Yet there is hope. There are still, outside the national boundaries of Singapore, hundreds of thousands of villages in the world. Though attacked by modern technology, these villages still possess that strong bond that binds humanity, that intangible warmth that unites our hearts. But you should not visit the villages as a tourist. To feel the bond, one needs to be a part of their community, marinated by their stories, hopes, fears and love. Wealthy and safe Singapore appears pale when placed beside a village. My social work in the region, teaching village teachers how to teach, gives me plenty of opportunities to connect and re-connect with humanity whenever I want to. I feel blessed to have this.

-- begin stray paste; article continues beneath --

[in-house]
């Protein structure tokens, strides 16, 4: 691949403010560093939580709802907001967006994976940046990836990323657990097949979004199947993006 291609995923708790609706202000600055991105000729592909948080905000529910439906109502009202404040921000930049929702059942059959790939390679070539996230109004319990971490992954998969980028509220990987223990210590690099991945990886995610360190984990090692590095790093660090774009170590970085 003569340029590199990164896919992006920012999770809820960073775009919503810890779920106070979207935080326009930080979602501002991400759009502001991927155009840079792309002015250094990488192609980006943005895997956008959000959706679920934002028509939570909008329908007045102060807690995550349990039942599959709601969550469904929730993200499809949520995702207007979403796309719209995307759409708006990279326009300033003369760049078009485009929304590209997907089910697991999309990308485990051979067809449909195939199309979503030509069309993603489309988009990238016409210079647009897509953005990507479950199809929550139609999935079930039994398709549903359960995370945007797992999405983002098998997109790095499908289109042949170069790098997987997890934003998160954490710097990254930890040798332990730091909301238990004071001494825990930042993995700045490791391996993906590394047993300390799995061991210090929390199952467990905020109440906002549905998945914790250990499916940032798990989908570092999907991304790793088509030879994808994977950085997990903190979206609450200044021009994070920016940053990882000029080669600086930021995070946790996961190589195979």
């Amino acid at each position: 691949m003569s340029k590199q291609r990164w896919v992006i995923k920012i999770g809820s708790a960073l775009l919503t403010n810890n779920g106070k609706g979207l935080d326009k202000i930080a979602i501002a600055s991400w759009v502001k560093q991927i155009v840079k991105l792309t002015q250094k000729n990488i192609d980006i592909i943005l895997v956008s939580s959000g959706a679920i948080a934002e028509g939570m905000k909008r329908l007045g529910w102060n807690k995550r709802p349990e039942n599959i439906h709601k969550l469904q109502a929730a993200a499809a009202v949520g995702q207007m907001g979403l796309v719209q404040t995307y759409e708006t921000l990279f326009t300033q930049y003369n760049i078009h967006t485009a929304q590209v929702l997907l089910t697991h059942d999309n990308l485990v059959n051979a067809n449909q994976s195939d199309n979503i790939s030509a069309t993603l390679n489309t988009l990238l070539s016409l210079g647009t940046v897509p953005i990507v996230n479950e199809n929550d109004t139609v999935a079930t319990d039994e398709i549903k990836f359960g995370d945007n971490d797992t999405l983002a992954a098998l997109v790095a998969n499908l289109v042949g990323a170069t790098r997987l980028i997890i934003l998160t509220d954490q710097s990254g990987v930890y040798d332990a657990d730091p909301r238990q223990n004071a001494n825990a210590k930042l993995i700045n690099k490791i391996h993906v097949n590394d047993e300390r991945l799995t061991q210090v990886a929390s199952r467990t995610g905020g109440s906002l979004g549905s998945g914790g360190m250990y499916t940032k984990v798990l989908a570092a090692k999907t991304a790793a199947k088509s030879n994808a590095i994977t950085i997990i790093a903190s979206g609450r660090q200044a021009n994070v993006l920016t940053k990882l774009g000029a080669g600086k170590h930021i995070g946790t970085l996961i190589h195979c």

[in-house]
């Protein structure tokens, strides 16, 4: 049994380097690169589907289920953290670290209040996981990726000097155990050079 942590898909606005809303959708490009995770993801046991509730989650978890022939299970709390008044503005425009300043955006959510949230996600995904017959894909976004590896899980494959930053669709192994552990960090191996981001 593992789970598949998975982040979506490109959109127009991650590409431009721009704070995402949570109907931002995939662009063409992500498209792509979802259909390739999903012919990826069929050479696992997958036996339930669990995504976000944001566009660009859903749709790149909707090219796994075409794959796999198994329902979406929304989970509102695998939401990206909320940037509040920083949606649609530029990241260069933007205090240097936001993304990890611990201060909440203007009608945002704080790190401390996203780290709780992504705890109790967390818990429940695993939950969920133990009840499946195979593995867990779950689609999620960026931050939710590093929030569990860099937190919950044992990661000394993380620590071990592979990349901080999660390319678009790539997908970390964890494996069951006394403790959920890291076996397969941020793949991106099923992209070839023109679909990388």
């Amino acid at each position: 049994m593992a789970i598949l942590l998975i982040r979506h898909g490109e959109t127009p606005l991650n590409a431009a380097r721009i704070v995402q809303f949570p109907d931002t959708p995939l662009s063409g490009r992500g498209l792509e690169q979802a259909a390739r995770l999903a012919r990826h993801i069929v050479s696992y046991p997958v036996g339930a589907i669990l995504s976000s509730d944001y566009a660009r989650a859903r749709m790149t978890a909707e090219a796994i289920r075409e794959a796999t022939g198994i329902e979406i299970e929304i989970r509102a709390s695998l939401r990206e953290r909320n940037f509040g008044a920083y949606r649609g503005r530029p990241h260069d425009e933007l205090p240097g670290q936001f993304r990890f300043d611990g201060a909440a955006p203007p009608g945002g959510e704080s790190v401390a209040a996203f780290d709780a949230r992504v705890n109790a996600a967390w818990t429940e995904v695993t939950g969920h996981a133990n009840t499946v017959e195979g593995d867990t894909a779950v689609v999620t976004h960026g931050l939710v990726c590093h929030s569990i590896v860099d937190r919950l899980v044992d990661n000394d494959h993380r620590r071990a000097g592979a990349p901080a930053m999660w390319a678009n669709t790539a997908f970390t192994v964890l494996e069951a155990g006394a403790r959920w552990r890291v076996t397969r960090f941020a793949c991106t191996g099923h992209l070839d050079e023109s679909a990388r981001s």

Monday, 5 March 2018

Does My Child Require Tuition?: A Tutor's Candid Thoughts



The CA1 is just over. When the results are out, some parents begin to panic. "My child needs a tutor!" "Where do I find the right tutor?" "My friends send their kids for tuition. Should I do the same?"

The tuition industry is booming and it feeds on the fears and hopes of such parents. In reality, we can categorise students into 2 groups – those who need tuition and those who do not. Yet when we study the clientele in the tuition industry, we realise that sometimes those who need tuition do not get tutored, and those who do not need tuition are enrolled for many sessions with tutors. Common sense should guide how parents decide. What should clueless parents do? Simple – ask yourself sincerely whether your child needs help with his studies? If your child is scoring As, is tuition really necessary?